Thursday, January 3, 2008

It's a good idea, but can it work?

I’m not sure where I stand on this one. On the one side of me, it’s a great idea. The other side says it ain’t gonna fly.

A legislative committee in Maine today unanimously passed a proposal by a Republican legislative person to cut 75 million dollars from our budget. (Read below in last night's offering of the budget woes of the sate ofr Maine.) The proposal, apparently, is in line with a Democrat controlled legislative hiring of an outside agency to study the economic woes on state government: (All quotes here are from a Republican press release)

Late last night the Prosperity Committee unanimously approved Senator Jon Courtney’s (R-York) proposal to cut $75 million from the state budget. Senator Courtney’s plan meets the goals put forth in the Brookings Report which called for an independent commission to find savings. The plan also offers tax relief by investing the budget savings in the Maine Tax Relief Fund.” Senate Republican press release.

The release goes on to say, “The plan will form a commission made up of 9 members. Four will be chosen by Democrat Leadership in the House and Senate and four will be chosen by Republican Leadership in the House and Senate. The final member will be picked by the eight appointees and will assume the chairmanship of the commission. This commission will cut $75 million from the budget; their cuts will then come to an up or down vote in each chamber.

Once the savings are enacted the surplus revenue that is brought in will be placed in the Maine Tax Relief fund. This fund will then be used to lower the state income tax. Rather then using the savings on new spending the savings will go to offering real tax relief to the people of Maine. Additional revenues above the LD 1 cap will continue to be placed in the Maine Tax Relief Fund until the income tax has been cut to 4.5%. Once the income tax has been reduced to that rate, surplus money will be released from the fund and budgeted for general purposes. Investment in the Maine Tax Relief Fund will force the state government to go on a diet keep the budget balanced and provide real tax relief for Mainers.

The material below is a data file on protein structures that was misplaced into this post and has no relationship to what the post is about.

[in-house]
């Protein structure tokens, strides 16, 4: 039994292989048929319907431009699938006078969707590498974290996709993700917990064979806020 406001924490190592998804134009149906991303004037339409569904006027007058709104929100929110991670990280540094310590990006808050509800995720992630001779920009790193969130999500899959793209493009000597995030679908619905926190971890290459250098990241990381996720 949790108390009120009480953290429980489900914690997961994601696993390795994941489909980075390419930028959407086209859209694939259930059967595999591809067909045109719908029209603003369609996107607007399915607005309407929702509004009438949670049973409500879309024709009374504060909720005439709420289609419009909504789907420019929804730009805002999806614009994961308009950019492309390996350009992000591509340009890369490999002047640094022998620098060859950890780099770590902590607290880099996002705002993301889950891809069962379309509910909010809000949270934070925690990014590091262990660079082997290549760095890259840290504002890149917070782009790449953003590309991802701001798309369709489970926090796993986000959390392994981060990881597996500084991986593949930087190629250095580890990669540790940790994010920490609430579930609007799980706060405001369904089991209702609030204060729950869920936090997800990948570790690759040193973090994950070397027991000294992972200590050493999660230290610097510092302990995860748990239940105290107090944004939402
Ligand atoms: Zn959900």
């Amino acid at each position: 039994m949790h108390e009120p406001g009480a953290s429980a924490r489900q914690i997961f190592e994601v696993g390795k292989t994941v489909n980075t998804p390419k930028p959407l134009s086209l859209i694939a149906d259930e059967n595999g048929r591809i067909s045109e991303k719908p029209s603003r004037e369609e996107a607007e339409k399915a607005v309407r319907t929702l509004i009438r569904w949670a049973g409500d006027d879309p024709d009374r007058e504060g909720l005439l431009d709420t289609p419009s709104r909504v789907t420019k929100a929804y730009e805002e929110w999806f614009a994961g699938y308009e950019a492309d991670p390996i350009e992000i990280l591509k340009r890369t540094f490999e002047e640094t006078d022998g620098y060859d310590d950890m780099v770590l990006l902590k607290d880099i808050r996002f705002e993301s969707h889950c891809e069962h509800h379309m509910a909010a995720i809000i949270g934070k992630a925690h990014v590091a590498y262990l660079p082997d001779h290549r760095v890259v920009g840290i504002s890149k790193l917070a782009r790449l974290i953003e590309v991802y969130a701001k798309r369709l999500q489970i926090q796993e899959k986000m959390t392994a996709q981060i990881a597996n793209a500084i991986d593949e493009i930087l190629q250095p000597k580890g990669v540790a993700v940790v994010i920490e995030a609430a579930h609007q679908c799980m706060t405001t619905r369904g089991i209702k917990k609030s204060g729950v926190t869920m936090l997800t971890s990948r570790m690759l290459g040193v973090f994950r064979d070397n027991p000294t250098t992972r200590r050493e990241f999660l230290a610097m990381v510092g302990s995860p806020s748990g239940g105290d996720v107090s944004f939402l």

This sounds very good for Maine and its taxpayers. As I’ve said previously in other posts, we’re either the highest or second highest taxed state in the United States.

But the proposal doesn’t stop there. It goes on to discuss Maine’s second highest in the nation insurance costs. “In addition to the formation of this Budget Cutting Commission and tax relief plan, the prosperity committee report makes several recommendations to reduce government costs. Among these recommendations is a review of the guaranteed issue of insurance law and the creation of a high risk insurance pool. It calls for an examination of insurance co-pays for Maine Care recipients as well as looking at ways to increase competition within the insurance industry here in Maine. Each of these areas offer ways to reduce health care costs for individuals as wells as the state. ”Senator Courtney said, ‘This is a victory for the people of Maine. Getting a unanimous report was hard work and with the help of my fellow Republicans we were able to hold the line and get a report that will force the state government to be more efficient. This unanimous bipartisan report is a step in the right direction and as we begin the new session of the legislature I hope it is a sign of other reforms to come.’”Whether or not ii it is a victory for the state of Maine will be up to the Maine Legislature. The report than was passed was a committee report. Even though it passed unanimously in a so-called bi-partisan committee, it doesn’t mean it will be passed by the full legislative body. If both the Maine House and the Maine Senate don’t pass it, it will be a wasted great effort.’’

I believe it’s a great idea. I seriously doubt that the Democratically controlled houses will adopt its provisions.

(All quotes here, in italic type, were taken from the Republican press release and published on a Maine polical form, "As Maine Goes," Scott Fish, Owner and publisher.)

G. D.

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